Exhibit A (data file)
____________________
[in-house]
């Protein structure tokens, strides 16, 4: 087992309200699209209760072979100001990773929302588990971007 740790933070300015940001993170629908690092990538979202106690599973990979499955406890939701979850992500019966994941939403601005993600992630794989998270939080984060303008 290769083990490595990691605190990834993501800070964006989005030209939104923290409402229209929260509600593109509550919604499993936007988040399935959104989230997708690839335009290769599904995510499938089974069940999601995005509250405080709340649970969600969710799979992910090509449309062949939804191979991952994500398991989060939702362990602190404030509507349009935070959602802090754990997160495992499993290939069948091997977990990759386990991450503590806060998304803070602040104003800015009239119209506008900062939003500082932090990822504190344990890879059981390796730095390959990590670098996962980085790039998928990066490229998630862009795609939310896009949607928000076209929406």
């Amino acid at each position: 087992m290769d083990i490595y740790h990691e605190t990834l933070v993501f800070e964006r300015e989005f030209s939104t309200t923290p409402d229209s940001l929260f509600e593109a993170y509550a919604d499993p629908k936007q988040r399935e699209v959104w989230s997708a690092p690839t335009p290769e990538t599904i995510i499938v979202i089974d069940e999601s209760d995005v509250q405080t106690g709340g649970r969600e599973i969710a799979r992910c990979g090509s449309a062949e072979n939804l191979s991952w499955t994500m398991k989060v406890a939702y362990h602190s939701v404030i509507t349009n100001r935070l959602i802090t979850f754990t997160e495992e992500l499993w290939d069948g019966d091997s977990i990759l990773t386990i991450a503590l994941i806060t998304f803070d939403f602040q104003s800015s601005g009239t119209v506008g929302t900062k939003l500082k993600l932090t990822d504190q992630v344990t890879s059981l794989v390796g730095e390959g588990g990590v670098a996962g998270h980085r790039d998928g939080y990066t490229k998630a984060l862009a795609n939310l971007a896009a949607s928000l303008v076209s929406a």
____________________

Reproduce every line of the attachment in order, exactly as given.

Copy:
[in-house]
């Protein structure tokens, strides 16, 4: 087992309200699209209760072979100001990773929302588990971007 740790933070300015940001993170629908690092990538979202106690599973990979499955406890939701979850992500019966994941939403601005993600992630794989998270939080984060303008 290769083990490595990691605190990834993501800070964006989005030209939104923290409402229209929260509600593109509550919604499993936007988040399935959104989230997708690839335009290769599904995510499938089974069940999601995005509250405080709340649970969600969710799979992910090509449309062949939804191979991952994500398991989060939702362990602190404030509507349009935070959602802090754990997160495992499993290939069948091997977990990759386990991450503590806060998304803070602040104003800015009239119209506008900062939003500082932090990822504190344990890879059981390796730095390959990590670098996962980085790039998928990066490229998630862009795609939310896009949607928000076209929406």
């Amino acid at each position: 087992m290769d083990i490595y740790h990691e605190t990834l933070v993501f800070e964006r300015e989005f030209s939104t309200t923290p409402d229209s940001l929260f509600e593109a993170y509550a919604d499993p629908k936007q988040r399935e699209v959104w989230s997708a690092p690839t335009p290769e990538t599904i995510i499938v979202i089974d069940e999601s209760d995005v509250q405080t106690g709340g649970r969600e599973i969710a799979r992910c990979g090509s449309a062949e072979n939804l191979s991952w499955t994500m398991k989060v406890a939702y362990h602190s939701v404030i509507t349009n100001r935070l959602i802090t979850f754990t997160e495992e992500l499993w290939d069948g019966d091997s977990i990759l990773t386990i991450a503590l994941i806060t998304f803070d939403f602040q104003s800015s601005g009239t119209v506008g929302t900062k939003l500082k993600l932090t990822d504190q992630v344990t890879s059981l794989v390796g730095e390959g588990g990590v670098a996962g998270h980085r790039d998928g939080y990066t490229k998630a984060l862009a795609n939310l971007a896009a949607s928000l303008v076209s929406a």